The subject of poetry has been haunting me for some time. I want to read more poetry, better understand its importance, engage its insights, and discern why it is so much a part of the fabric of our humanity. I have not found enough of the time needed to take up these matters or perhaps more to the point I have not been sufficiently intentional – trapped as so many of us are in the breath-taking busyness of ordinary life. For poetry one needs a place of quiet breathing.
Aristotle unlike his teacher Plato – held that poetry can help us get at the truth of things, convey moral values and serve the common good. In his little book The Witness of Poetry, Polish poet Czeslaw Milosz (1911-2004) defines poetry as “a passionate pursuit of the real”.
There is no doubt that philosophy, religion and art can become accomplices in the dark agenda of tyrannizing power, but they can also become the prophetic voice that unmasks the falsehood and lightens the path that leads out of the darkness. Milosz strikes a hopeful note at the end of his book believing that poetry – may be of service in helping to relieve the tensions of our modern world. I don’t wish to give poetry status as saviour of social ills. I want instead to suggest that poetry reaches to the heart of what it means to be human and so is capable of generating a humanizing influence in its social context. I am drawn to what Catholic philosopher Jacques Maritain says about poetry;
“By Poetry I mean, not the particular art which consists in writing verses, but a process both more general and more primary: that intercommunication between the inner being of things and the inner being of the human Self which is a kind of divination.”
Put more simply Maritain sees Poetry as a resource of spiritual energy a means of non-conceptual – intuitive knowledge. Here the profound giveness of things – their very existence somehow speaks to the human heart perhaps a resonance made possible because of their common source.
The connection between poetry and the religious is clear. This is true despite the fact that most poets are indifferent or outright negative toward religion. It is as though the poetic impulse reaches beyond the immediate to connect to or be united with some power or presence evident through nature. One must acknowledge that the close connection between poetry and religion means that at times they may be allies and at times the poetic may become a substitute for religion. This risk is unavoidable because the two inhabit the same domain in the rhythm of human life.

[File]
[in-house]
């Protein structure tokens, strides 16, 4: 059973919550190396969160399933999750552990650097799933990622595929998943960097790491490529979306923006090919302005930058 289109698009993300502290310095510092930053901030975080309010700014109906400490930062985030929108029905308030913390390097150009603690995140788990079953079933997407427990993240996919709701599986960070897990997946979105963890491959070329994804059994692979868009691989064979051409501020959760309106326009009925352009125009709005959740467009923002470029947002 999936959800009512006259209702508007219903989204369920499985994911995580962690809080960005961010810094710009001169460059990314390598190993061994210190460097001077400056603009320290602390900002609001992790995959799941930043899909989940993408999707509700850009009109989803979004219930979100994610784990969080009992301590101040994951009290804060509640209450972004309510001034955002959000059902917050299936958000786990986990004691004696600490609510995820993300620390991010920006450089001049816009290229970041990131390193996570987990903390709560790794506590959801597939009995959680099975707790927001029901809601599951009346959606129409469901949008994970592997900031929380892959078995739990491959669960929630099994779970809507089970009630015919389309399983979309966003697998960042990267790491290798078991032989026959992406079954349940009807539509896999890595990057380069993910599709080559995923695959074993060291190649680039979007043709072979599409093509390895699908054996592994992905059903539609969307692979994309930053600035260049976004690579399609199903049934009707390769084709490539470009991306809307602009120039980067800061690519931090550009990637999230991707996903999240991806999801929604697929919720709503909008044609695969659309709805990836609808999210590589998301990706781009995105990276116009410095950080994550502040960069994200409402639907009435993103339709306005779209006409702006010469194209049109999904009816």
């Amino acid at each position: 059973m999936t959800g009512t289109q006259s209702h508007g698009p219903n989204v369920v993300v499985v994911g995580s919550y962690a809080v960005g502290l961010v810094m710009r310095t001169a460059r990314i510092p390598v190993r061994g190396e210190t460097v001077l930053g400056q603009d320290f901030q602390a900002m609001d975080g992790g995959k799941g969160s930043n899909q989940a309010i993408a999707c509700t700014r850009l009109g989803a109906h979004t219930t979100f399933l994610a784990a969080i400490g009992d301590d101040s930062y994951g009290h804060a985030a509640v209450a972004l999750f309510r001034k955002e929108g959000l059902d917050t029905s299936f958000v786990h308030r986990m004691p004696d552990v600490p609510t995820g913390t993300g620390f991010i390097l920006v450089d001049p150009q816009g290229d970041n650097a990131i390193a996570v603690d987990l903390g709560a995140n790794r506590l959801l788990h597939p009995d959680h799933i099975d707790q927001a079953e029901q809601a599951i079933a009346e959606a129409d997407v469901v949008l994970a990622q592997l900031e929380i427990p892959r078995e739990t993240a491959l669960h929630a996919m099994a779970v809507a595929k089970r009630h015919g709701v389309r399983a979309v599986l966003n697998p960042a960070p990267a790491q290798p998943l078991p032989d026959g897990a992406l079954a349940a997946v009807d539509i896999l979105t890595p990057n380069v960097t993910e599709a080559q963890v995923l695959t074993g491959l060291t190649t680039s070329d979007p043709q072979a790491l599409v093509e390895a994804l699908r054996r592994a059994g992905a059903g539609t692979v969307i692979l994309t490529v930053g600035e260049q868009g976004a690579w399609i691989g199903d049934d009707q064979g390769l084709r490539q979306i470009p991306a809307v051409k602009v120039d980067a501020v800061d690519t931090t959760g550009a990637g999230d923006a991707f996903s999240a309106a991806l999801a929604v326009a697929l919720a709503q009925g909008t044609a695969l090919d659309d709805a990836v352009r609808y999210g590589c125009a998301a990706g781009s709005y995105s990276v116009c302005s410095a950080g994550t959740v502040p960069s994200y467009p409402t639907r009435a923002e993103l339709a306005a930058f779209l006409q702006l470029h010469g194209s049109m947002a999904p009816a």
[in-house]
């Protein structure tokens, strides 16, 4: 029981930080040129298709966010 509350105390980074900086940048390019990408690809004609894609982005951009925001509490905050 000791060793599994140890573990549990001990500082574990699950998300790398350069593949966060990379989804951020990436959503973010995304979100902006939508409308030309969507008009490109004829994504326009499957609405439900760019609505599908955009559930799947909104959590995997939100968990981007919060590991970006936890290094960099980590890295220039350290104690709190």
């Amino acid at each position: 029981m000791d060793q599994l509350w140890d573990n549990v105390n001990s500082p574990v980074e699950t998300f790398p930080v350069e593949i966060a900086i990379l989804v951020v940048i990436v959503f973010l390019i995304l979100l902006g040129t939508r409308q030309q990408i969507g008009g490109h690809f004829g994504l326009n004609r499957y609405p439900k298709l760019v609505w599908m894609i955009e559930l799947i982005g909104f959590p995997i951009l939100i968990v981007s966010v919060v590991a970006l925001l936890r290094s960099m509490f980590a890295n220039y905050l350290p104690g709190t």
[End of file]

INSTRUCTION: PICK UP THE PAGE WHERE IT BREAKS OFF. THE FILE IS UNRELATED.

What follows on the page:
A deeper connection that merits attention beyond what I can provide here is the link between poetry and prayer. American poet Denise Levertov (1923-1997) devoted much attention to spiritual matters.
Though an agnostic for many years, in the 1970s a shift occurred away from religious doubt toward belief. It was as a result of her writing of poetry that the new direction emerged. A long-time activist for social concerns her work revealed a turn toward to religion. She once claimed that the poet’s goal was “to live with a door of one’s life open to the transcendent, the numinous.’ For Levertov poetry was something akin to prayer. It was a means of communicating as well as of listening and receiving.
We live in a world where much that is true has been made small, flattened, re-duced, and ultimately trivialized. Walter Brueggemann comments on just such a situation in a book on preaching – Finally Comes the Poet.
“To address the issue of a truth greatly reduced requires us to be poets that speak against a prose world. … By prose I refer to a world that is organized in settled formulae…. By poetry, I do not mean rhyme, rhythm or meter, but language… that jumps at the right moment, that breaks open old worlds with surprise, abrasion and pace, Poetic speech is the only proclamation worth doing in a situation of reductionism.”
I believe all artistic expression belongs in this circle of the poetic and has a capacity to be like a call summoning us to deeper understanding, fresh perspective, intentional action and renewed faith. A stay against confusion a push against reduction.